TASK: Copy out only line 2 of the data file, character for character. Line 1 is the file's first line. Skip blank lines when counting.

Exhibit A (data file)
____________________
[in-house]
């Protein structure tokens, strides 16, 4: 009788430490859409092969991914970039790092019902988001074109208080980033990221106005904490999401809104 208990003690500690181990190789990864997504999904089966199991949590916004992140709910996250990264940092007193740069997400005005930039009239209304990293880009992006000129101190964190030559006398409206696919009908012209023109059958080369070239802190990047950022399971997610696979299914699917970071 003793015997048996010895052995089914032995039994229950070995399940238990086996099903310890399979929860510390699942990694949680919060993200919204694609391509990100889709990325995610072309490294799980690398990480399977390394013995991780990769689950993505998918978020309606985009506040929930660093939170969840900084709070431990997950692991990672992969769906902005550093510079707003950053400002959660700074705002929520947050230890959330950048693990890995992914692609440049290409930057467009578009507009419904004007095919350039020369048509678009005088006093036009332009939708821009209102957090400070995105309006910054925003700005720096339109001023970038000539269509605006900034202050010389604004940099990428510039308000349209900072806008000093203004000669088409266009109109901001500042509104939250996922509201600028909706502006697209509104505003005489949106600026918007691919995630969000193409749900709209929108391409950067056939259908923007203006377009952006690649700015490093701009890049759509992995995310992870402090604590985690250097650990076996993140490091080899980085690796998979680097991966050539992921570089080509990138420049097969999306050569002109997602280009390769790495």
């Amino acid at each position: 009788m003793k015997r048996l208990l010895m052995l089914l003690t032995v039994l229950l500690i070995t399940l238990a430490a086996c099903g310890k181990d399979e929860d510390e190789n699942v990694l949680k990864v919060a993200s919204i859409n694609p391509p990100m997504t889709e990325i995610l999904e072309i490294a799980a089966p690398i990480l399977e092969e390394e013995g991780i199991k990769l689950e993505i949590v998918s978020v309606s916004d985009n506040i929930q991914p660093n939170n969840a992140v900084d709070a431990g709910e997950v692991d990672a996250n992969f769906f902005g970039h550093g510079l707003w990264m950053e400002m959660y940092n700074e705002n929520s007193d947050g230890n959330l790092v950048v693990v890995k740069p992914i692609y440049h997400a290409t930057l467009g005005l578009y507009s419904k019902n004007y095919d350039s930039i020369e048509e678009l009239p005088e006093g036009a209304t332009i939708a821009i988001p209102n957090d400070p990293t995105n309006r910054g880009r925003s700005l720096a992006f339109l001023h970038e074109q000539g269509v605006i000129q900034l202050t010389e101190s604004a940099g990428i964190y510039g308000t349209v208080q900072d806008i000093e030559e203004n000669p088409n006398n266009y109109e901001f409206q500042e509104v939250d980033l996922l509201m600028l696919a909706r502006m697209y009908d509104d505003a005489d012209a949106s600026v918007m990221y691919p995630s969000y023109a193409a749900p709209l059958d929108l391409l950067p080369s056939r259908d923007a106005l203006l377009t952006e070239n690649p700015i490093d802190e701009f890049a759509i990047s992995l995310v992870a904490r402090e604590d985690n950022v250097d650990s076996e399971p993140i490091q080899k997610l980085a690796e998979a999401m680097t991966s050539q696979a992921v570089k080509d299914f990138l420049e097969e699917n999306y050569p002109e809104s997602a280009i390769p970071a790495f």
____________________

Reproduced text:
């Protein structure tokens, strides 16, 4: 009788430490859409092969991914970039790092019902988001074109208080980033990221106005904490999401809104 208990003690500690181990190789990864997504999904089966199991949590916004992140709910996250990264940092007193740069997400005005930039009239209304990293880009992006000129101190964190030559006398409206696919009908012209023109059958080369070239802190990047950022399971997610696979299914699917970071 003793015997048996010895052995089914032995039994229950070995399940238990086996099903310890399979929860510390699942990694949680919060993200919204694609391509990100889709990325995610072309490294799980690398990480399977390394013995991780990769689950993505998918978020309606985009506040929930660093939170969840900084709070431990997950692991990672992969769906902005550093510079707003950053400002959660700074705002929520947050230890959330950048693990890995992914692609440049290409930057467009578009507009419904004007095919350039020369048509678009005088006093036009332009939708821009209102957090400070995105309006910054925003700005720096339109001023970038000539269509605006900034202050010389604004940099990428510039308000349209900072806008000093203004000669088409266009109109901001500042509104939250996922509201600028909706502006697209509104505003005489949106600026918007691919995630969000193409749900709209929108391409950067056939259908923007203006377009952006690649700015490093701009890049759509992995995310992870402090604590985690250097650990076996993140490091080899980085690796998979680097991966050539992921570089080509990138420049097969999306050569002109997602280009390769790495």